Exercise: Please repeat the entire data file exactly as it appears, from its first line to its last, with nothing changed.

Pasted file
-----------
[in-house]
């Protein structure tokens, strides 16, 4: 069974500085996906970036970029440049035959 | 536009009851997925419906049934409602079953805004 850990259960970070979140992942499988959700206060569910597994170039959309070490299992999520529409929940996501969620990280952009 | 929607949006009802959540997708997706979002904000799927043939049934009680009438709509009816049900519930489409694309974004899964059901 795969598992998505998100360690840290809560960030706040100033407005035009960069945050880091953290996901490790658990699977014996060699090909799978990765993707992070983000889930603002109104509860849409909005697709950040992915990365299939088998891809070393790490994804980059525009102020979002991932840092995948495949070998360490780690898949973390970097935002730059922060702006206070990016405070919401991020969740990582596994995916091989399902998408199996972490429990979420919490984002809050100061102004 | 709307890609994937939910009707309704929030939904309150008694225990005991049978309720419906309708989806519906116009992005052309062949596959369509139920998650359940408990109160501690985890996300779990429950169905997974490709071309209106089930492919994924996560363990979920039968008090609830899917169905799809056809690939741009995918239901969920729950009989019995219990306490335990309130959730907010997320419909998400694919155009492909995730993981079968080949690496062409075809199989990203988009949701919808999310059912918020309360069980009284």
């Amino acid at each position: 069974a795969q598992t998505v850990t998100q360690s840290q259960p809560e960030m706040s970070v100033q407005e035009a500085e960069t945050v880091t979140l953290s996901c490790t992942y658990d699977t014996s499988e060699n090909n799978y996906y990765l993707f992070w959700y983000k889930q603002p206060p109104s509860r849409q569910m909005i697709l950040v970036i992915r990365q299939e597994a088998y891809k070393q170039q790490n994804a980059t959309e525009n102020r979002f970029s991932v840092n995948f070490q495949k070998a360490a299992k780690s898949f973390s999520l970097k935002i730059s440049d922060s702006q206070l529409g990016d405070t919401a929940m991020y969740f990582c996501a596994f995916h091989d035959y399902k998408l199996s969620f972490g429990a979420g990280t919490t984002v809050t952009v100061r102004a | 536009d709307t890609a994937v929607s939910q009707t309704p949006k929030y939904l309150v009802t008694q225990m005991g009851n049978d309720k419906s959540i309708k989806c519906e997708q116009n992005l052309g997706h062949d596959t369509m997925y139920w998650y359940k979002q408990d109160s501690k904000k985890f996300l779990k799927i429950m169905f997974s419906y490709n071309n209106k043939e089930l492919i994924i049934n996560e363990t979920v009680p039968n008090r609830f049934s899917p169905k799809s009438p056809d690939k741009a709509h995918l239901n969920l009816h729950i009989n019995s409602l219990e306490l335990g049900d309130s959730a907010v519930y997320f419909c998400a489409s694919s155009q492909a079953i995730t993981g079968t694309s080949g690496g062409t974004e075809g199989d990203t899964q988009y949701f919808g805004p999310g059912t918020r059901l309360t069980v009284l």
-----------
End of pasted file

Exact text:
[in-house]
């Protein structure tokens, strides 16, 4: 069974500085996906970036970029440049035959 | 536009009851997925419906049934409602079953805004 850990259960970070979140992942499988959700206060569910597994170039959309070490299992999520529409929940996501969620990280952009 | 929607949006009802959540997708997706979002904000799927043939049934009680009438709509009816049900519930489409694309974004899964059901 795969598992998505998100360690840290809560960030706040100033407005035009960069945050880091953290996901490790658990699977014996060699090909799978990765993707992070983000889930603002109104509860849409909005697709950040992915990365299939088998891809070393790490994804980059525009102020979002991932840092995948495949070998360490780690898949973390970097935002730059922060702006206070990016405070919401991020969740990582596994995916091989399902998408199996972490429990979420919490984002809050100061102004 | 709307890609994937939910009707309704929030939904309150008694225990005991049978309720419906309708989806519906116009992005052309062949596959369509139920998650359940408990109160501690985890996300779990429950169905997974490709071309209106089930492919994924996560363990979920039968008090609830899917169905799809056809690939741009995918239901969920729950009989019995219990306490335990309130959730907010997320419909998400694919155009492909995730993981079968080949690496062409075809199989990203988009949701919808999310059912918020309360069980009284």
């Amino acid at each position: 069974a795969q598992t998505v850990t998100q360690s840290q259960p809560e960030m706040s970070v100033q407005e035009a500085e960069t945050v880091t979140l953290s996901c490790t992942y658990d699977t014996s499988e060699n090909n799978y996906y990765l993707f992070w959700y983000k889930q603002p206060p109104s509860r849409q569910m909005i697709l950040v970036i992915r990365q299939e597994a088998y891809k070393q170039q790490n994804a980059t959309e525009n102020r979002f970029s991932v840092n995948f070490q495949k070998a360490a299992k780690s898949f973390s999520l970097k935002i730059s440049d922060s702006q206070l529409g990016d405070t919401a929940m991020y969740f990582c996501a596994f995916h091989d035959y399902k998408l199996s969620f972490g429990a979420g990280t919490t984002v809050t952009v100061r102004a | 536009d709307t890609a994937v929607s939910q009707t309704p949006k929030y939904l309150v009802t008694q225990m005991g009851n049978d309720k419906s959540i309708k989806c519906e997708q116009n992005l052309g997706h062949d596959t369509m997925y139920w998650y359940k979002q408990d109160s501690k904000k985890f996300l779990k799927i429950m169905f997974s419906y490709n071309n209106k043939e089930l492919i994924i049934n996560e363990t979920v009680p039968n008090r609830f049934s899917p169905k799809s009438p056809d690939k741009a709509h995918l239901n969920l009816h729950i009989n019995s409602l219990e306490l335990g049900d309130s959730a907010v519930y997320f419909c998400a489409s694919s155009q492909a079953i995730t993981g079968t694309s080949g690496g062409t974004e075809g199989d990203t899964q988009y949701f919808g805004p999310g059912t918020r059901l309360t069980v009284l």